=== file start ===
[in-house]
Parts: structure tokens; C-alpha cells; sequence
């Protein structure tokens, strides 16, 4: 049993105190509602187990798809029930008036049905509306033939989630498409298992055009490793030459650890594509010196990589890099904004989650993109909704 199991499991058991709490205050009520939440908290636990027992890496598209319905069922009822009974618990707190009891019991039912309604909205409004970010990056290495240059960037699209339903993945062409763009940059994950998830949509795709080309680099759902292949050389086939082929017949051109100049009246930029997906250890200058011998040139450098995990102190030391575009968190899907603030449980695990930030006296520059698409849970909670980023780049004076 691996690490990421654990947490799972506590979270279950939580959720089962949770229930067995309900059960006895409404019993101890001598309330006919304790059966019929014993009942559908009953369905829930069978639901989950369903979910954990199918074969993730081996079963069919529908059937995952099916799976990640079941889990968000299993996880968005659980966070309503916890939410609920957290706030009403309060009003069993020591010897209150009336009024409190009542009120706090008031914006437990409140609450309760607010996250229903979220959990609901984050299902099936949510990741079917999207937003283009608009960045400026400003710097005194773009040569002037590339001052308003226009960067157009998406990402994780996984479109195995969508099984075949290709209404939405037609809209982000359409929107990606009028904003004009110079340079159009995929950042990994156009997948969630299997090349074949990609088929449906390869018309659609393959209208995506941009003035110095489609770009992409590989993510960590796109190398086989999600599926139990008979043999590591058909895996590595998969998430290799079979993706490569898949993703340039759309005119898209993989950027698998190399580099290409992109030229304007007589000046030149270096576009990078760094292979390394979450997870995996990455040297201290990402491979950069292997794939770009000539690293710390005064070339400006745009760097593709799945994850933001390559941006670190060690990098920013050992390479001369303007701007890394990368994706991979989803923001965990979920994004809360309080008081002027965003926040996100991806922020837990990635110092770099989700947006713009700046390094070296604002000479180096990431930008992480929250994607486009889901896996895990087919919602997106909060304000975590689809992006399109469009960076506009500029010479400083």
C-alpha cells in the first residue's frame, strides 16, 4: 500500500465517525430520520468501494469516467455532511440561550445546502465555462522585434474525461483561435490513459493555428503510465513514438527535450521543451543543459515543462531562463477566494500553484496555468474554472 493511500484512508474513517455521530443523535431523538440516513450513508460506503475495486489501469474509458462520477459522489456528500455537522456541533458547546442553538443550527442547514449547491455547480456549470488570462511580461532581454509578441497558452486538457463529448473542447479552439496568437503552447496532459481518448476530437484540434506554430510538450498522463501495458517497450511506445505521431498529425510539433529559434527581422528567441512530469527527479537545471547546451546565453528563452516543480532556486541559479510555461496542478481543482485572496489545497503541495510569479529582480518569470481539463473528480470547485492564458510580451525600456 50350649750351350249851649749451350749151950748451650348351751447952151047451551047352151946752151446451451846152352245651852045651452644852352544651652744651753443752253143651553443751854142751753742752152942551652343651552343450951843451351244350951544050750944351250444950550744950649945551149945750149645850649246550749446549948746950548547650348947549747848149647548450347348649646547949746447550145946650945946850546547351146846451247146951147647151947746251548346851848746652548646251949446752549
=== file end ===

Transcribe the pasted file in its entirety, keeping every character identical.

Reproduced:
[in-house]
Parts: structure tokens; C-alpha cells; sequence
């Protein structure tokens, strides 16, 4: 049993105190509602187990798809029930008036049905509306033939989630498409298992055009490793030459650890594509010196990589890099904004989650993109909704 199991499991058991709490205050009520939440908290636990027992890496598209319905069922009822009974618990707190009891019991039912309604909205409004970010990056290495240059960037699209339903993945062409763009940059994950998830949509795709080309680099759902292949050389086939082929017949051109100049009246930029997906250890200058011998040139450098995990102190030391575009968190899907603030449980695990930030006296520059698409849970909670980023780049004076 691996690490990421654990947490799972506590979270279950939580959720089962949770229930067995309900059960006895409404019993101890001598309330006919304790059966019929014993009942559908009953369905829930069978639901989950369903979910954990199918074969993730081996079963069919529908059937995952099916799976990640079941889990968000299993996880968005659980966070309503916890939410609920957290706030009403309060009003069993020591010897209150009336009024409190009542009120706090008031914006437990409140609450309760607010996250229903979220959990609901984050299902099936949510990741079917999207937003283009608009960045400026400003710097005194773009040569002037590339001052308003226009960067157009998406990402994780996984479109195995969508099984075949290709209404939405037609809209982000359409929107990606009028904003004009110079340079159009995929950042990994156009997948969630299997090349074949990609088929449906390869018309659609393959209208995506941009003035110095489609770009992409590989993510960590796109190398086989999600599926139990008979043999590591058909895996590595998969998430290799079979993706490569898949993703340039759309005119898209993989950027698998190399580099290409992109030229304007007589000046030149270096576009990078760094292979390394979450997870995996990455040297201290990402491979950069292997794939770009000539690293710390005064070339400006745009760097593709799945994850933001390559941006670190060690990098920013050992390479001369303007701007890394990368994706991979989803923001965990979920994004809360309080008081002027965003926040996100991806922020837990990635110092770099989700947006713009700046390094070296604002000479180096990431930008992480929250994607486009889901896996895990087919919602997106909060304000975590689809992006399109469009960076506009500029010479400083």
C-alpha cells in the first residue's frame, strides 16, 4: 500500500465517525430520520468501494469516467455532511440561550445546502465555462522585434474525461483561435490513459493555428503510465513514438527535450521543451543543459515543462531562463477566494500553484496555468474554472 493511500484512508474513517455521530443523535431523538440516513450513508460506503475495486489501469474509458462520477459522489456528500455537522456541533458547546442553538443550527442547514449547491455547480456549470488570462511580461532581454509578441497558452486538457463529448473542447479552439496568437503552447496532459481518448476530437484540434506554430510538450498522463501495458517497450511506445505521431498529425510539433529559434527581422528567441512530469527527479537545471547546451546565453528563452516543480532556486541559479510555461496542478481543482485572496489545497503541495510569479529582480518569470481539463473528480470547485492564458510580451525600456 50350649750351350249851649749451350749151950748451650348351751447952151047451551047352151946752151446451451846152352245651852045651452644852352544651652744651753443752253143651553443751854142751753742752152942551652343651552343450951843451351244350951544050750944351250444950550744950649945551149945750149645850649246550749446549948746950548547650348947549747848149647548450347348649646547949746447550145946650945946850546547351146846451247146951147647151947746251548346851848746652548646251949446752549